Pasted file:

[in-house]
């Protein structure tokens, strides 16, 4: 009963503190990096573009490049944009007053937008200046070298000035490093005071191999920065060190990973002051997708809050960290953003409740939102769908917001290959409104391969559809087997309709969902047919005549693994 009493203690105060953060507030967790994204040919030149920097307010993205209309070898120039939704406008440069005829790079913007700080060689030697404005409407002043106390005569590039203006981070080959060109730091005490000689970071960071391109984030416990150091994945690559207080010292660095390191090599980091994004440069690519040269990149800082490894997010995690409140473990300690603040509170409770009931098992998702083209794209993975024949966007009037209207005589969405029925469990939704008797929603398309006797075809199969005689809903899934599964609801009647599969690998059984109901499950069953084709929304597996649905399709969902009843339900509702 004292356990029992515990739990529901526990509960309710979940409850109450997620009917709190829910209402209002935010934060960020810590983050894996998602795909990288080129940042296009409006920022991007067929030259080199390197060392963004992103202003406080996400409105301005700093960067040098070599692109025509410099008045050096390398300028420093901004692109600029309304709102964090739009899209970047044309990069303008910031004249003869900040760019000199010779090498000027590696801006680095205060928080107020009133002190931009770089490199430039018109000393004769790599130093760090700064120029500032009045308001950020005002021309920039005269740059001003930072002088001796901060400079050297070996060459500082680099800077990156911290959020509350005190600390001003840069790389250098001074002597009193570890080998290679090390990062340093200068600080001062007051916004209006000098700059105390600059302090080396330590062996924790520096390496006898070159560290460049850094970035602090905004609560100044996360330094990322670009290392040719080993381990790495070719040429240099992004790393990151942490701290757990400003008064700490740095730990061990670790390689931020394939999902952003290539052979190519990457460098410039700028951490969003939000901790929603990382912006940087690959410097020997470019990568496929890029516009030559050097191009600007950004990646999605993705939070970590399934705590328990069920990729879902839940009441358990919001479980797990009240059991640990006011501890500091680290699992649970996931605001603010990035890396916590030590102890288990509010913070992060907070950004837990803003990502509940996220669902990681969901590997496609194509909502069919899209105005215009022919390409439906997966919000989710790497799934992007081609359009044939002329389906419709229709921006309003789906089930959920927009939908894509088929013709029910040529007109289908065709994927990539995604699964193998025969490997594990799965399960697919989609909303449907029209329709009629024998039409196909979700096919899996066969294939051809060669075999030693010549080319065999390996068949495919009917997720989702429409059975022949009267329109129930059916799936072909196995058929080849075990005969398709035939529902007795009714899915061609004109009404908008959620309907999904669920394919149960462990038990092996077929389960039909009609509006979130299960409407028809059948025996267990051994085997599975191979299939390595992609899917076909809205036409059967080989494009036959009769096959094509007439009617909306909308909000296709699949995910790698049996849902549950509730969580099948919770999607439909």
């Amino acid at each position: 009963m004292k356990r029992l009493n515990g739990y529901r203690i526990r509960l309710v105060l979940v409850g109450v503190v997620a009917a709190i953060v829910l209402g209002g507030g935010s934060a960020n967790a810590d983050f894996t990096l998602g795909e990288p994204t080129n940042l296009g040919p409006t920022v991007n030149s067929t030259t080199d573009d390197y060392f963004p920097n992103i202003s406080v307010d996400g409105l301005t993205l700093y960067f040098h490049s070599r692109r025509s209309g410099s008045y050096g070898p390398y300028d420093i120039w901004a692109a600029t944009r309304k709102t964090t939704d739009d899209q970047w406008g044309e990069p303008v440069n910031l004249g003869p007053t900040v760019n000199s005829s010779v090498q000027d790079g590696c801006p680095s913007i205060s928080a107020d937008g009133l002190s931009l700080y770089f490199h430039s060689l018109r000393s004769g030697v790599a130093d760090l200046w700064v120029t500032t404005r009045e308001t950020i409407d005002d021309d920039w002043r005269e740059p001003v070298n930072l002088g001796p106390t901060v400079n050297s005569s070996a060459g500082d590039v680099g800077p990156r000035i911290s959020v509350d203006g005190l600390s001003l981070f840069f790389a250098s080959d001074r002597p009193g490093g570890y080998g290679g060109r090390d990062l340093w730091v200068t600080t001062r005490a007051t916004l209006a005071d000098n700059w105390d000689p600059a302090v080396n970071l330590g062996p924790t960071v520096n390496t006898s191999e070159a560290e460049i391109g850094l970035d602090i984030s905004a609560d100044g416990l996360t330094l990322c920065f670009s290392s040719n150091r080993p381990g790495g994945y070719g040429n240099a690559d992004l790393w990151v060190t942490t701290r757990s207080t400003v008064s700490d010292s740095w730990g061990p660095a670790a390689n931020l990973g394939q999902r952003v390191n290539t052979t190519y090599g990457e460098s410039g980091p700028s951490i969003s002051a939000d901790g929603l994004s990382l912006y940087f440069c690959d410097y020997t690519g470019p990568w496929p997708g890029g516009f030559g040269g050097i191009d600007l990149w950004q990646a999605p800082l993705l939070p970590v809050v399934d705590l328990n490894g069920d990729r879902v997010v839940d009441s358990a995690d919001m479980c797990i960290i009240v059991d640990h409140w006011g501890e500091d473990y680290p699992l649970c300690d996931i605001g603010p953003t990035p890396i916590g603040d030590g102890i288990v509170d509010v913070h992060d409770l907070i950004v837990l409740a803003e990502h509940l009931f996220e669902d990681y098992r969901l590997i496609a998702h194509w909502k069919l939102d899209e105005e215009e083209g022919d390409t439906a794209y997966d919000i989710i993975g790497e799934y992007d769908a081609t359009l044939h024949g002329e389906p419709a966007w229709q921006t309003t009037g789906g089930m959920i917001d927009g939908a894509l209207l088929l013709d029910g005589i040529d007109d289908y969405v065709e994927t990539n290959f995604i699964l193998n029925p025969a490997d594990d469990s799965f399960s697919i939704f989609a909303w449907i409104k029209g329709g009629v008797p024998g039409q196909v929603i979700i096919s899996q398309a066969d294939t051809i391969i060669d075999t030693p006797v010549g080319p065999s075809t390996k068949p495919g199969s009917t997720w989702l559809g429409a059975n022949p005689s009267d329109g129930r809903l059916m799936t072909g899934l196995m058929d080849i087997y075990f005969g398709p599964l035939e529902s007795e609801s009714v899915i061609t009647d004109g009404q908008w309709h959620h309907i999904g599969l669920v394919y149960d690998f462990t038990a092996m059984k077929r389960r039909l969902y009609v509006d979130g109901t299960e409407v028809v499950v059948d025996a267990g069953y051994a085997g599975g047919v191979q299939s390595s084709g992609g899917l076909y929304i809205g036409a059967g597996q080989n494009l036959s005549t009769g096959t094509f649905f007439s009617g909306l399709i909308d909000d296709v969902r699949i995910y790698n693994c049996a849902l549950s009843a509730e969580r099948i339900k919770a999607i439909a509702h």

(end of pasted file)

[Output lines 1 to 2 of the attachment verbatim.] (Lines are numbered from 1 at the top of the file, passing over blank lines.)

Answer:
[in-house]
């Protein structure tokens, strides 16, 4: 009963503190990096573009490049944009007053937008200046070298000035490093005071191999920065060190990973002051997708809050960290953003409740939102769908917001290959409104391969559809087997309709969902047919005549693994 009493203690105060953060507030967790994204040919030149920097307010993205209309070898120039939704406008440069005829790079913007700080060689030697404005409407002043106390005569590039203006981070080959060109730091005490000689970071960071391109984030416990150091994945690559207080010292660095390191090599980091994004440069690519040269990149800082490894997010995690409140473990300690603040509170409770009931098992998702083209794209993975024949966007009037209207005589969405029925469990939704008797929603398309006797075809199969005689809903899934599964609801009647599969690998059984109901499950069953084709929304597996649905399709969902009843339900509702 004292356990029992515990739990529901526990509960309710979940409850109450997620009917709190829910209402209002935010934060960020810590983050894996998602795909990288080129940042296009409006920022991007067929030259080199390197060392963004992103202003406080996400409105301005700093960067040098070599692109025509410099008045050096390398300028420093901004692109600029309304709102964090739009899209970047044309990069303008910031004249003869900040760019000199010779090498000027590696801006680095205060928080107020009133002190931009770089490199430039018109000393004769790599130093760090700064120029500032009045308001950020005002021309920039005269740059001003930072002088001796901060400079050297070996060459500082680099800077990156911290959020509350005190600390001003840069790389250098001074002597009193570890080998290679090390990062340093200068600080001062007051916004209006000098700059105390600059302090080396330590062996924790520096390496006898070159560290460049850094970035602090905004609560100044996360330094990322670009290392040719080993381990790495070719040429240099992004790393990151942490701290757990400003008064700490740095730990061990670790390689931020394939999902952003290539052979190519990457460098410039700028951490969003939000901790929603990382912006940087690959410097020997470019990568496929890029516009030559050097191009600007950004990646999605993705939070970590399934705590328990069920990729879902839940009441358990919001479980797990009240059991640990006011501890500091680290699992649970996931605001603010990035890396916590030590102890288990509010913070992060907070950004837990803003990502509940996220669902990681969901590997496609194509909502069919899209105005215009022919390409439906997966919000989710790497799934992007081609359009044939002329389906419709229709921006309003789906089930959920927009939908894509088929013709029910040529007109289908065709994927990539995604699964193998025969490997594990799965399960697919989609909303449907029209329709009629024998039409196909979700096919899996066969294939051809060669075999030693010549080319065999390996068949495919009917997720989702429409059975022949009267329109129930059916799936072909196995058929080849075990005969398709035939529902007795009714899915061609004109009404908008959620309907999904669920394919149960462990038990092996077929389960039909009609509006979130299960409407028809059948025996267990051994085997599975191979299939390595992609899917076909809205036409059967080989494009036959009769096959094509007439009617909306909308909000296709699949995910790698049996849902549950509730969580099948919770999607439909």